Kira Krumhansl

Kelp forest ecology

Research

My research program focuses on understanding ecological dynamics from the level of species interactions, through population and community ecology, to processes that link ecosystems in landscapes. Of particular interest to me are the ways in which human activities modify ecosystems on local scales, and how these small-scale changes influence dynamics on larger scales. I use kelp forests as model ecosystems, believing that they provide an interesting and tangible setting to explore questions in basic ecology and biology within the context of pressing local and global management issues.

 

Kelp carbon flow through detrital pathways

Over 80% of primary productivity in kelp forests enters detrital pathways, fueling high biodiversity and secondary production within kelp forests and in adjacent communities that are subsidized by kelp detritus (Krumhansl & Scheibling 2012 Marine Ecology Progress Series). Very little is known about dynamics of detrital production and processing in kelp forests despite the importance of this energy pathway in temperate coastal systems. Further, little attention has been directed towards understanding how anthropogenic stressors alter the magnitude and quality of material flowing through detrital pathways. This research has implications for coastal food webs, kelp population dynamics, and the long-term persistence of kelp forests.

My PhD  work focused on examining spatial and temporal variation in the rate of detrital production from kelp forests in Nova Scotia, and identified key environmental variables and biotic interactions that directly and indirectly influence this rate (Krumhansl & Scheibling 2011 Marine Ecology Progress Series, Krumhansl & Scheibling 2011 Aquatic Biology, Krumhansl et al. 2011 Journal of Experimental Marine Biology and Ecology, O’Brien et al. 2013 Journal of the Marine Biological Association of the UK, Krumhansl et al. 2016 American Journal of Botany). My research showed that the magnitude of kelp blade fragmentation and loss drove seasonal changes in standing kelp biomass (Krumhansl & Scheibling 2011 Marine Ecology Progress Series). We used our empirical measurements to model the impact of changes in climate on detrital production rates and kelp biomass, predicting long-term losses of kelp with increases in temperature and wave action (Krumhansl et al. 2014 Ecology).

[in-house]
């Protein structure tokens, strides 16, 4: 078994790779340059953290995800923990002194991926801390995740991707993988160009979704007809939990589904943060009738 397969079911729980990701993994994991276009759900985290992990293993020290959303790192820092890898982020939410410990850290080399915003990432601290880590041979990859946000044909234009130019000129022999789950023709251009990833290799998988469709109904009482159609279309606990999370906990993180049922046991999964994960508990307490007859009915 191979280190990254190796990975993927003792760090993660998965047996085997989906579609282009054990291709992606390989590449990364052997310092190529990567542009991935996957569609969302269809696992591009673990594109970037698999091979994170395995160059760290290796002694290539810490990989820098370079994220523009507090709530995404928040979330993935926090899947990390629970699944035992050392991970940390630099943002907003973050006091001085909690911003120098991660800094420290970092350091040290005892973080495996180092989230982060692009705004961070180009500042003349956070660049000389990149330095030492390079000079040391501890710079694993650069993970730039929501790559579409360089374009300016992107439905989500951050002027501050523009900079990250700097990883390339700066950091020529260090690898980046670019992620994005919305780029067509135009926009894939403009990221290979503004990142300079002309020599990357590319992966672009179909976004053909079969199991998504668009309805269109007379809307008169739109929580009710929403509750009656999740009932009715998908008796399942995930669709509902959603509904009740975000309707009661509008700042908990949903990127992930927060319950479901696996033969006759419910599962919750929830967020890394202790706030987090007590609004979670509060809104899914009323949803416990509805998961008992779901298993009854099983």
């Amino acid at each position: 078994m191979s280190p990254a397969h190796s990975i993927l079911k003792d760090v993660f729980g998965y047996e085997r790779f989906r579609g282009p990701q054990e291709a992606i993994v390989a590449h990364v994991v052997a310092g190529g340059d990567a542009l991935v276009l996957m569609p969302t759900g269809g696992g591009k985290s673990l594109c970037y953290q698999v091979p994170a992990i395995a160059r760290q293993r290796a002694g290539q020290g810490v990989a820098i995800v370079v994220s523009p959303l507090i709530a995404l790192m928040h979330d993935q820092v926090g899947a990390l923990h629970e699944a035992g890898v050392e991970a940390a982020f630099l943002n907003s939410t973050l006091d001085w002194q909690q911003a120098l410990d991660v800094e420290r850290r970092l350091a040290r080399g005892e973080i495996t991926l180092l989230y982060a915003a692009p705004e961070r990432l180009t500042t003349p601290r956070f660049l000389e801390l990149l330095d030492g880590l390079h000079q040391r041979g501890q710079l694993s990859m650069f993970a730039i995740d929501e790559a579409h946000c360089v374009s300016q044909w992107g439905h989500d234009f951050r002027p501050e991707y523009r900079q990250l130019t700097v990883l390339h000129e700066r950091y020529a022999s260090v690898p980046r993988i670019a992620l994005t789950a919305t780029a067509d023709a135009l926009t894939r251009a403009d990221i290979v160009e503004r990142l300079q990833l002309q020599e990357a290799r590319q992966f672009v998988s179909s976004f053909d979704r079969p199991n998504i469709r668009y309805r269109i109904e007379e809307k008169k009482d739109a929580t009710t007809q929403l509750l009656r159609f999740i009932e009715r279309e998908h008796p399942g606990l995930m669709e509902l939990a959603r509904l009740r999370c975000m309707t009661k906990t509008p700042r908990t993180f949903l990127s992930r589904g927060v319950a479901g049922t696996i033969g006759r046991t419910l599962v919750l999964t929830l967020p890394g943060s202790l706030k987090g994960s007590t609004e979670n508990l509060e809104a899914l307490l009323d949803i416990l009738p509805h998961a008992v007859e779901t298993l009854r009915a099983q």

Trophic linkages between near shore ecosystems

Subsidy by kelp detritus influences the biodiversity, secondary production, and ecological dynamics in recipient systems, and is an important mechanism by which local dynamics within kelp forests are linked to dynamics occurring on larger spatial scales (Krumhansl & Scheibling 2012 Marine Ecology Progress Series, Kelly et al. 2012 Marine Ecology Progress Series). Anthropogenic stressors may alter the phenology and magnitude of cross-ecosystem exchanges of algal detritus through species range shifts and changes in species abundance, primary production, and decomposition rates. Little attention has been directed towards understanding how trophic subsidies in general are altered by human activities, and what consequences this has for subsidized communities.